They believed in the sovereignty of God’s grace, they believed in election, they even believed in definite or particular redemption. But they offered the gospel to everyone as the Bible taught them to do. They did not presume to be able adequately to explain how God could desire the salvation of all but only secure the salvation of some, but that is what the Bible taught them to believe and they believed it and preached accordingly. And that is what the Bible plainly does teach, which is why there have always been few hyper-Calvinists!
Iain Murray, the biographer of the great London preacher, Martyn Lloyd-Jones, says, “in the preaching of one of the most effective Calvinistic evangelists of the twentieth century, D. Martyn Lloyd-Jones, it was generally impossible to tell from his gospel preaching that he held to a particular and definite atonement.” [BOT 494/495 (Nov/Dec 2004) 18] And you could say the same thing about perhaps the greatest evangelist of all, also a dyed-in-the-wool Calvinist, Charles Spurgeon.
It is simply the fact of human experience that it is not finally the burden of sin and guilt that makes men and women turn to Christ to find salvation. It is the discovery that there is mercy to be found in God, that he stands willing to forgive and forget the sins of our past, and that he wants you to come to him, he wants you to be saved: this is what finally brings a person to Christ. As John Owen, the prince of the Puritan preachers, once put it:
“Persuading men of God’s love is the great calling of the Christian ministry. It is part of preaching ‘to root out all the secret reserves of unbelief concerning God’s unwillingness to give mercy, grace, and pardon to sinners.’” [Works, vi, 504]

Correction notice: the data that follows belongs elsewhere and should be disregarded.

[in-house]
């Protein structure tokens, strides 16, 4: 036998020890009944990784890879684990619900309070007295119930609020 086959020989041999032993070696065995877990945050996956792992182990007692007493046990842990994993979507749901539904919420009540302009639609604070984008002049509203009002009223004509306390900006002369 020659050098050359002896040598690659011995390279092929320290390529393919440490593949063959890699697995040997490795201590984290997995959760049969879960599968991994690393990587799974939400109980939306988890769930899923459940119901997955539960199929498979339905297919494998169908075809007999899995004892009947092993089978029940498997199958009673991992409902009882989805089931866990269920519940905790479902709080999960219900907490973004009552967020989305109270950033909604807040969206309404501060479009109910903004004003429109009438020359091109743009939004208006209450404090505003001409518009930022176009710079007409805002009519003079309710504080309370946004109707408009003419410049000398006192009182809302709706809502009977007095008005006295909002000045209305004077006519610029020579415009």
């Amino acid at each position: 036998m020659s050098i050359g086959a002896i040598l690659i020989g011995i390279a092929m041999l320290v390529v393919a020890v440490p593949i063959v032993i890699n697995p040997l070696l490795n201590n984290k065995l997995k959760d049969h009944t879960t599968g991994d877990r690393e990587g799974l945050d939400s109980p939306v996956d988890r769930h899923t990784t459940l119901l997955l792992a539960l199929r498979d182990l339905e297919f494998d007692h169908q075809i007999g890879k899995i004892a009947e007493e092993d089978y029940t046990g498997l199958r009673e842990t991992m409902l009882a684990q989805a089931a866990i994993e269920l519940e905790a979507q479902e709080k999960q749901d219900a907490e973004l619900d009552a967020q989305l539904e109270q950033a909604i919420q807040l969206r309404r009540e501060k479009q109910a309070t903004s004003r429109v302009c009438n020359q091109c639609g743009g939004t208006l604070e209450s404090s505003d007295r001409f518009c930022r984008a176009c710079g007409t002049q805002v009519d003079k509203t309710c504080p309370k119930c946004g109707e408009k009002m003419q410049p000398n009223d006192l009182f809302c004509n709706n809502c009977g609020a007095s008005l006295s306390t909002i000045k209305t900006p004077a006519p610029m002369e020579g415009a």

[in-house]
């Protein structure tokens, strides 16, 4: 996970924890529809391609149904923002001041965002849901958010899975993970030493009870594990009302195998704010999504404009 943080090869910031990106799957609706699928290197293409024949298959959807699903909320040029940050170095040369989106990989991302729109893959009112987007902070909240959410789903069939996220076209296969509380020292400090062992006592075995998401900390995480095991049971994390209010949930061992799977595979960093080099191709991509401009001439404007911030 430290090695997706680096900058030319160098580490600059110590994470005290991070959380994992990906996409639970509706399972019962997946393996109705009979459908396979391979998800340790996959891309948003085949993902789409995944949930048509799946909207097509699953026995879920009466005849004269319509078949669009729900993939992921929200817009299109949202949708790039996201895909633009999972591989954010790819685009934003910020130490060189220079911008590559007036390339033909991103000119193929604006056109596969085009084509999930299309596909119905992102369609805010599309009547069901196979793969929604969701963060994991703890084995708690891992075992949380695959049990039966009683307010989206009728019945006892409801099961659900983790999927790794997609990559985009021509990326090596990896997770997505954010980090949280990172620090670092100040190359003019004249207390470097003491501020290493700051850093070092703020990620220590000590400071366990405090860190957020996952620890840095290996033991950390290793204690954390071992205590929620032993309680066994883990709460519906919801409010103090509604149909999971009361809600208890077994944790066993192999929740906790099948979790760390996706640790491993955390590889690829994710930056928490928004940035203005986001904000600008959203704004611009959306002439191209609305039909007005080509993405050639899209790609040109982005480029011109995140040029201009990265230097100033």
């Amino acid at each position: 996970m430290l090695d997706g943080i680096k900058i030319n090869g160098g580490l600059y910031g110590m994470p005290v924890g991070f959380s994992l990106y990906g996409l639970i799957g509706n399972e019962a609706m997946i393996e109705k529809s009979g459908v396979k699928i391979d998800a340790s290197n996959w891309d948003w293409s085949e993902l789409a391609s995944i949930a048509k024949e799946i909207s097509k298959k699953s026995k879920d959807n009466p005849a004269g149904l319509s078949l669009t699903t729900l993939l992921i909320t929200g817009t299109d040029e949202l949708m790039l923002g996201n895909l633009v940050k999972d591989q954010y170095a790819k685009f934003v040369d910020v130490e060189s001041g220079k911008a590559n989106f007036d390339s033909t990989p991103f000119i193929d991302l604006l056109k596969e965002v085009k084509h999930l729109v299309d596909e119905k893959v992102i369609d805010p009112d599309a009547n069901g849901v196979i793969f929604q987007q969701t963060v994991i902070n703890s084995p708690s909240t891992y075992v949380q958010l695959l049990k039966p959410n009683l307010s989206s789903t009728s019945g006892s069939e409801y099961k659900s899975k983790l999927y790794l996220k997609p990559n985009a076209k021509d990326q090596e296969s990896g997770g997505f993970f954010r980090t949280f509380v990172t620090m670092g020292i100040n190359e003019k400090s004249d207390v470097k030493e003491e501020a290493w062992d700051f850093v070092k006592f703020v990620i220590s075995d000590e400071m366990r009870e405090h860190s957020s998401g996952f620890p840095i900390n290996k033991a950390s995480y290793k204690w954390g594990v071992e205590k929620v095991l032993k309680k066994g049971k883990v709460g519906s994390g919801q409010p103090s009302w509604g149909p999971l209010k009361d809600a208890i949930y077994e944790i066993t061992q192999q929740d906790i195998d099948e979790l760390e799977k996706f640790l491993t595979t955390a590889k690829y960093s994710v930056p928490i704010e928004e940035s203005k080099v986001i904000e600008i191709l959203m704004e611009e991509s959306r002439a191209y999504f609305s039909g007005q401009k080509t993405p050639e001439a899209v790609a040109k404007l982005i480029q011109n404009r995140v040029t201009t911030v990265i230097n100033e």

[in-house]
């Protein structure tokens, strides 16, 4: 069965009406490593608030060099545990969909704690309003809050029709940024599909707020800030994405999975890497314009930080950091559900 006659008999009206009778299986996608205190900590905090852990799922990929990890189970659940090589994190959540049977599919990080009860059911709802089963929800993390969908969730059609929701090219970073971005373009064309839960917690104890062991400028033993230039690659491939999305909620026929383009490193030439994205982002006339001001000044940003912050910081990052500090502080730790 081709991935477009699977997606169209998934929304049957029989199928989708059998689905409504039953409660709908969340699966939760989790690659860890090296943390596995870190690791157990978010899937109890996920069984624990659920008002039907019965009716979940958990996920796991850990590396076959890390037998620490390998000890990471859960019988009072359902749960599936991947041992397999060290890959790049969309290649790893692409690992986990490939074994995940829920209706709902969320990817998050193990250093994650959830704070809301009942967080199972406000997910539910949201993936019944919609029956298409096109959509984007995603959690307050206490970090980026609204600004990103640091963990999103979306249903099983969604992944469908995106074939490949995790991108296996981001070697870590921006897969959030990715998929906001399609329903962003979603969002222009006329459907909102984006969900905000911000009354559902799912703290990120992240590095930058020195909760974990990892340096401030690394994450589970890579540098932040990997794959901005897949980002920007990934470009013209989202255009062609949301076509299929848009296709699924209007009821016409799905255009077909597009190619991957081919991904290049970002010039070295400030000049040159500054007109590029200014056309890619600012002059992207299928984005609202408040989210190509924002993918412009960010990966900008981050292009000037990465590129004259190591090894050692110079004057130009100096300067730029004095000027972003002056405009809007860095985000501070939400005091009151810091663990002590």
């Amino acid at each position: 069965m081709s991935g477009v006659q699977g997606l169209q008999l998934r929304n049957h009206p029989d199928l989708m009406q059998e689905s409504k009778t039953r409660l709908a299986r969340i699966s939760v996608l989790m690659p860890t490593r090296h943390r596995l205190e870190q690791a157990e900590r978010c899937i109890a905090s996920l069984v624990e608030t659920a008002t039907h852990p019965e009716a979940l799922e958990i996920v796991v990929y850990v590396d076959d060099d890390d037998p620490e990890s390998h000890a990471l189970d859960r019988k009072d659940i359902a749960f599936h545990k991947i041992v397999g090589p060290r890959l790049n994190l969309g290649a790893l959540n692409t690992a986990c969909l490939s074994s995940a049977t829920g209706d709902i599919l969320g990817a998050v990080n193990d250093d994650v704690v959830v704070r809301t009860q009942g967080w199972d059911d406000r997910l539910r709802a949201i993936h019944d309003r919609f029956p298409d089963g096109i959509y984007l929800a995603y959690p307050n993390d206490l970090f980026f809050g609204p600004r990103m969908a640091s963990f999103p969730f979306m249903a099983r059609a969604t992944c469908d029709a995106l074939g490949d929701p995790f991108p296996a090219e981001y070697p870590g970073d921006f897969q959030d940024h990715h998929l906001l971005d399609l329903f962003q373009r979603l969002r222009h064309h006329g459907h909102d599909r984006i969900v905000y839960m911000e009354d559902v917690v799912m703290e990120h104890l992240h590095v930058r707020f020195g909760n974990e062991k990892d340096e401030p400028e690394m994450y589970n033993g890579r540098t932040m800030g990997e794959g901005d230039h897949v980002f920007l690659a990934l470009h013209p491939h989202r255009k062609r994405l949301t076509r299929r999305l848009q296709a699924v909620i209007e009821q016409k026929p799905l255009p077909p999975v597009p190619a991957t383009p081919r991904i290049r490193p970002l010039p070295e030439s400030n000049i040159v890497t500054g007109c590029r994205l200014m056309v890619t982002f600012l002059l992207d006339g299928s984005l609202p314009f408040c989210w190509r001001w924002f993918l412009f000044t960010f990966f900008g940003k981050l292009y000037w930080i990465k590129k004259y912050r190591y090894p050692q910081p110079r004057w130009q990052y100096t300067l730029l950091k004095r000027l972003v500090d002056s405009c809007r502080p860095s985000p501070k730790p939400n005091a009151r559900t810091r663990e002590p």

Well that is just what Ezekiel is doing in this great chapter. He is pleading with men to repent and believe by declaring to them Yahweh’s willingness to receive them, forgive them, and bless them with eternal life, if only they should turn to him. Now is the day of salvation. It is the state of your heart and life now, that and that only that determines where you stand and whether or not you will die the second death if tonight you should die the first! This is the momentous fact of human life. There is an alternative. God does stand ready to save you. Eternal life does beckon. It is up to you to believe and to repent. You cannot blame your parents for not doing so, you cannot claim that your past has made it impossible for you to change – God will change you if you turn to him. Everything wonderful is there for the asking, if only you will ask; really ask!
Now is the day of salvation! One Sunday during the Second World War Martyn Lloyd Jones was preaching on “the wedding garment” and the danger of being found without “the wedding garment” as in the Lord’s parable of the wedding banquet (Matt. 22) – a parable all about the free offer of the gospel and a true and sincere response to that offer – and after the service an older woman, a Miss Spain came to speak to him, to thank him for the sermon. It was a typical Lloyd-Jones sermon, a straightforward gospel appeal. There were two Spain sisters in the church and Miss Spain told the preacher that they had another sister who was coming to join them in London for a few days. As she left Lloyd-Jones that night she turned back and said, half-shyly: “Doctor, I am so glad I have on that wedding garment, thank you.” That night a bomb fell on their house and all three sisters were killed instantaneously.
Do you have the wedding garment on? Remember: in the Lord’s parable in Matthew 22 and here in Ezekiel 18, the wedding garment is true and living faith, the faith that produces an obedient life. It is trust in the Lord that produces all of the righteousness – not perfection but real righteousness – that Ezekiel has described throughout the chapter. Do you have that wedding garment on? If you don’t you can’t blame God, or your parents, or anyone else but yourself! If you will but pick it up and put it on, it will be yours. And then you can live the rest of your life in this world in that garment, serving the Lord and awaiting the dawn of eternal day.